Under the financial stress of the pandemic, the New York Philharmonic musicians have agreed to a four-year contract with 25% salary cuts until August 2023.
Although pay will increase from 2023 to 2024, the wage cuts total more than $20 million, and musicians will still be paid less than at the start of the pandemic when the contract ends. Deborah Borda, Chief Executive and President of the orchestra, honestly stated that the cuts were “necessary.” The pandemic will keep the Philharmonic closed for at least 15 months, causing at least $31 million in losses.
Musicians have had wage cuts since May, but this contract is the most substantial. However, musicians at the New York Philharmonic have been understanding. The head of the player’s negotiating committee, Colin Williams, said “in recognition of the challenges of this time, we have done our part to help preserve the institution by forgoing more than $20 million of our wages.”
In venues like the Metropolitan Opera, where 30% pay cuts have been requested, not all workers are willing to deal with such financial losses. The Met’s management planned to lock out workers who had not agreed to the proposed cuts. The employees of the opera have been without pay since April and will not be paid until the cuts are accepted. After the venue begins to recover financially, the cuts will be reduced to 15%. At the Philharmonic, cuts will drop to 10%.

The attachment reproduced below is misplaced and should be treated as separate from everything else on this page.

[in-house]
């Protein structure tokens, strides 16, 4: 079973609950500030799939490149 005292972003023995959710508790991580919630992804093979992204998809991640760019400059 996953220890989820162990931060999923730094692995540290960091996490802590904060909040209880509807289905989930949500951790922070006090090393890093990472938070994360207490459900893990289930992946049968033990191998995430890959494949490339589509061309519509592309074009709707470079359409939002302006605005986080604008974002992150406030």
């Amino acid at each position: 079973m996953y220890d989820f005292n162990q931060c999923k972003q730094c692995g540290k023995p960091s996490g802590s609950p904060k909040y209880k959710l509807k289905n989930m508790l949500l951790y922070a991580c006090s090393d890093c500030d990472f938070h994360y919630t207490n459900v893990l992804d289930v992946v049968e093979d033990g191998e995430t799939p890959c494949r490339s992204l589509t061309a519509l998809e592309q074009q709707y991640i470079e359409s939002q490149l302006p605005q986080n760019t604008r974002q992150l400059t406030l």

The Philharmonic has cancelled all planned shows up until June 2021. This is only a portion of NYC’s live art impacted by the pandemic. All Broadway theaters are closed until May 2021 at least, making this the longest time Broadway has been dark, ever.
The contract, which ends in 2024, makes the lasting impact of this pandemic even more visible to the art and music community. Despite live venues’ plan to open sometime this upcoming year, it is clear that the financial road to recovery will be slow.